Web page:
And it's still great now especially because it's more widely accepted, except now it's kinda lost its wow factor when I talked to pay with.
With my wrist on the cash register, especially in San Francisco.
There were two features that really changed my perception of the Apple Watch.
The first one was LTE on the series 3. Up until then I view the Apple watch as just an extension of the iPhone on my wrist.
Having its own cell signal liberated the watch from the iPhone and in turn freed me from having to tote around my phone all the time.
I could go on a run and leave my phone at home and still be comfortable knowing that I had the basics on my wrist the ability to call text or call a Lyft or Uber in case of an emergency.
And it was tough at first because I had a little bit of phone withdrawal but eventually I liked the feeling of not having a full fledged phone on me all the time to distract me.
When I had my first baby, I made a conscious effort to limit screen time at least while I was around him, which was all the time considering I was nursing 24/7 at that point.
I like that the Apple Watch allowed me to stay connected without taking me away from my baby.
I could still log a sleep schedule, answer text or check the headlines during those 2am feedings.
But I wouldn't spend endless hours scrolling through Instagram like a zombie at 3am.
The other feature or features rather, it changed the way that I use the Apple watch were those heart health notifications and the ECG app on series 4.
All of a sudden, all that health data that I had been ignoring for three years, felt like it was more credible.
The Apple watch went from being a cute little fitness tracker to me to being a potentially life saving health tool.
I considered myself somewhat of a purist when it came to running.
I like to run for the sake of running and not for the sake of filling a quota on a tracker.
I didn't even listen to music on a run, just the phone in case of an emergency.
See, this coincided with me having kids and all of a sudden I did not have the time or energy to go on those endless trail rounds for the sake of running.
I struggled to keep the same level of activity that I had prior to having kids and the real system really helped me be honest about how much or how little I was doing at the time.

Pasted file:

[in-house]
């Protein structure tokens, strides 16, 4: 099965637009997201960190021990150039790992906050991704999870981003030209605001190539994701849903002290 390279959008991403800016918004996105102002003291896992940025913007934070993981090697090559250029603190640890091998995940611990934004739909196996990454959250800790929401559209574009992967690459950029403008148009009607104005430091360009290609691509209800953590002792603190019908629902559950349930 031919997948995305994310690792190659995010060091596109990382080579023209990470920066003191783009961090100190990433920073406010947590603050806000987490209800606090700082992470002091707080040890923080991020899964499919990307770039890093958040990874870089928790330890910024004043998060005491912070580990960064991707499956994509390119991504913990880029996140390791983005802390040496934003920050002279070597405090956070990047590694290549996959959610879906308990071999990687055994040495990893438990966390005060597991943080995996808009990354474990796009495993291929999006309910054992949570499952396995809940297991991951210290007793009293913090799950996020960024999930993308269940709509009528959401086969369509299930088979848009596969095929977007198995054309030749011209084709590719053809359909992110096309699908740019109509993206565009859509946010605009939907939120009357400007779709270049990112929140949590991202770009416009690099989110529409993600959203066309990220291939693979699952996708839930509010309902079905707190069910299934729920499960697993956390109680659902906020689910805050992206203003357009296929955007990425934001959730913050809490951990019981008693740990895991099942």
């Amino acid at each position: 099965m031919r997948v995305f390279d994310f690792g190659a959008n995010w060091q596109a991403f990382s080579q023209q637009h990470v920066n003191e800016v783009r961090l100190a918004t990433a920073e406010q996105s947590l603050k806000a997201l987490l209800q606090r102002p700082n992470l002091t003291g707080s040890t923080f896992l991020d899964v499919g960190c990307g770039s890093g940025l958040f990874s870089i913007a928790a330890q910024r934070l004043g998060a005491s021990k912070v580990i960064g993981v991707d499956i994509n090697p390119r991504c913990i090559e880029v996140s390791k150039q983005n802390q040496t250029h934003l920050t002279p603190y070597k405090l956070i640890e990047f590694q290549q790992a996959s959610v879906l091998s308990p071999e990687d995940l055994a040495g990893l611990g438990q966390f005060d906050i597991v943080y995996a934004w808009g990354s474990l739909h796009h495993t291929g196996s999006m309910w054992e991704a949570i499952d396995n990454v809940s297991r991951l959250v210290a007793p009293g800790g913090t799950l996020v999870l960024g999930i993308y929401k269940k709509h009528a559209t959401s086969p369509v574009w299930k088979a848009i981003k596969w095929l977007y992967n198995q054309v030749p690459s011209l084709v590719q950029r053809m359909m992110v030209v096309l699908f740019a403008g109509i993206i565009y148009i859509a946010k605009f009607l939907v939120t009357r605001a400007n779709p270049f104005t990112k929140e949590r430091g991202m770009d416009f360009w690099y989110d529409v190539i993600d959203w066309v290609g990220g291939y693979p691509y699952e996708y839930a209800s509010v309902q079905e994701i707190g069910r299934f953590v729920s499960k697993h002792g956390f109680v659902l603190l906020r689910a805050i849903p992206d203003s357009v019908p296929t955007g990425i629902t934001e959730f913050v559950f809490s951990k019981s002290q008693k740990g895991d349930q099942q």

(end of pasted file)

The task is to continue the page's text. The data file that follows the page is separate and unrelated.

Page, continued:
I'm not proud of it, but I eventually became that person who obsesses about closing her rings all the time.
Maybe once the kids are off to college, I'll get back to running for the sake of running but until then, see me
I'm at the UCSF Medical Center hooked up to a 12 lead EKG.
Now I'm going to compare the results of this test versus the 1 lead EKG on the Apple Watch.
And then things got real.
I was testing out the ECG app alongside a hospital grade ECG for a CNET story.
When the doctor noticed something strange about my heart rhythm, it was showing up on both the watch and on his machine.
So for the purpose of the story, it proved that the Apple Watch was accurate but I was freaked out.
Turns out, it wasn't anything serious.
Luckily just stress and lack of sleep it made my heart skip a beat.
But it freaked me out because you just never know with these kinds of things.
That Christmas I gave both my parents an Apple Watch.
They live in El Salvador and I can't physically be there to monitor their health.
So I felt like at least the Apple Watch was watching out for their heart health in a way.
It also included the fall detection feature.
So if they fell in the middle of the night, I would be notified the emergency services would be notified.
It's just, I guess a nice way to keep tabs on your loved ones.
And I think it opened up a whole new realm of possibilities for the Apple Watch.
Five years later, and there's still plenty that the Apple Watch can do, too.
To improve, battery life number one, I think we're all ready to see a new look from the Apple Watch maybe that round watch face, more health features and complete independence from the iPhone.
But that said, I think it has stepped out from, under the shadow of the iPhone to become its own unique device and one that I use on a regular basis.
So why do I need an apple watch?
For, me personally, it's about health and staying connected.
It keeps me healthy amongst all this chaos, and it keeps me connected without, becoming too much of a distraction.
So I'm excited to see what the next five years of the Apple Watch looks like.